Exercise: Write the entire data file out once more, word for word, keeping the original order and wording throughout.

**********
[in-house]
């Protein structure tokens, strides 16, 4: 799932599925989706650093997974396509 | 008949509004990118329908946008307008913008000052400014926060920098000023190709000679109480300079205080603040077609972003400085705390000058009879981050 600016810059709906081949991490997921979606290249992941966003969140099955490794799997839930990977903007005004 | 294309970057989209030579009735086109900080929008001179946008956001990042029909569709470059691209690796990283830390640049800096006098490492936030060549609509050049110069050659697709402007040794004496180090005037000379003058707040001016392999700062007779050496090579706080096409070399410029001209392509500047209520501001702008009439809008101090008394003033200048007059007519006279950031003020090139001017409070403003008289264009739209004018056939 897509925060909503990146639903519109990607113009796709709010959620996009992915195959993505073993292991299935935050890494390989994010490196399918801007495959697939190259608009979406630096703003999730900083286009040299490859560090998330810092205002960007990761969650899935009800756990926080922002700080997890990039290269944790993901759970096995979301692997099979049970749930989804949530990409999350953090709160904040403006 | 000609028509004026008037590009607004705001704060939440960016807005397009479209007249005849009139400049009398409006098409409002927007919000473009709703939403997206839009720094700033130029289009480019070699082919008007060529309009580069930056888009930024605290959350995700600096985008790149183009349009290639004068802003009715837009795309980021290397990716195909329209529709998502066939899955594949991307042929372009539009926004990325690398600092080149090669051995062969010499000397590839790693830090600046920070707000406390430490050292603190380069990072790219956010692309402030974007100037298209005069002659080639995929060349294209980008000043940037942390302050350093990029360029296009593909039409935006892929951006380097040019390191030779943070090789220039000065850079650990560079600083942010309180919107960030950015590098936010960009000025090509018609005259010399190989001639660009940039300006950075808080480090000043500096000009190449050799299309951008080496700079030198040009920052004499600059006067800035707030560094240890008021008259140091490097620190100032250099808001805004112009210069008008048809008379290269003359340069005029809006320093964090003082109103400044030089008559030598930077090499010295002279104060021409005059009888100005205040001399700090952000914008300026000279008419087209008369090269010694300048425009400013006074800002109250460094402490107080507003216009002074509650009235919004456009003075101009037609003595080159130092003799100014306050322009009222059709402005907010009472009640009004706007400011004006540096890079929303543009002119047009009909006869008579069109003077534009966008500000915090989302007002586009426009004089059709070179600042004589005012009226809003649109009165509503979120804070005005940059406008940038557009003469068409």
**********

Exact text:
[in-house]
């Protein structure tokens, strides 16, 4: 799932599925989706650093997974396509 | 008949509004990118329908946008307008913008000052400014926060920098000023190709000679109480300079205080603040077609972003400085705390000058009879981050 600016810059709906081949991490997921979606290249992941966003969140099955490794799997839930990977903007005004 | 294309970057989209030579009735086109900080929008001179946008956001990042029909569709470059691209690796990283830390640049800096006098490492936030060549609509050049110069050659697709402007040794004496180090005037000379003058707040001016392999700062007779050496090579706080096409070399410029001209392509500047209520501001702008009439809008101090008394003033200048007059007519006279950031003020090139001017409070403003008289264009739209004018056939 897509925060909503990146639903519109990607113009796709709010959620996009992915195959993505073993292991299935935050890494390989994010490196399918801007495959697939190259608009979406630096703003999730900083286009040299490859560090998330810092205002960007990761969650899935009800756990926080922002700080997890990039290269944790993901759970096995979301692997099979049970749930989804949530990409999350953090709160904040403006 | 000609028509004026008037590009607004705001704060939440960016807005397009479209007249005849009139400049009398409006098409409002927007919000473009709703939403997206839009720094700033130029289009480019070699082919008007060529309009580069930056888009930024605290959350995700600096985008790149183009349009290639004068802003009715837009795309980021290397990716195909329209529709998502066939899955594949991307042929372009539009926004990325690398600092080149090669051995062969010499000397590839790693830090600046920070707000406390430490050292603190380069990072790219956010692309402030974007100037298209005069002659080639995929060349294209980008000043940037942390302050350093990029360029296009593909039409935006892929951006380097040019390191030779943070090789220039000065850079650990560079600083942010309180919107960030950015590098936010960009000025090509018609005259010399190989001639660009940039300006950075808080480090000043500096000009190449050799299309951008080496700079030198040009920052004499600059006067800035707030560094240890008021008259140091490097620190100032250099808001805004112009210069008008048809008379290269003359340069005029809006320093964090003082109103400044030089008559030598930077090499010295002279104060021409005059009888100005205040001399700090952000914008300026000279008419087209008369090269010694300048425009400013006074800002109250460094402490107080507003216009002074509650009235919004456009003075101009037609003595080159130092003799100014306050322009009222059709402005907010009472009640009004706007400011004006540096890079929303543009002119047009009909006869008579069109003077534009966008500000915090989302007002586009426009004089059709070179600042004589005012009226809003649109009165509503979120804070005005940059406008940038557009003469068409």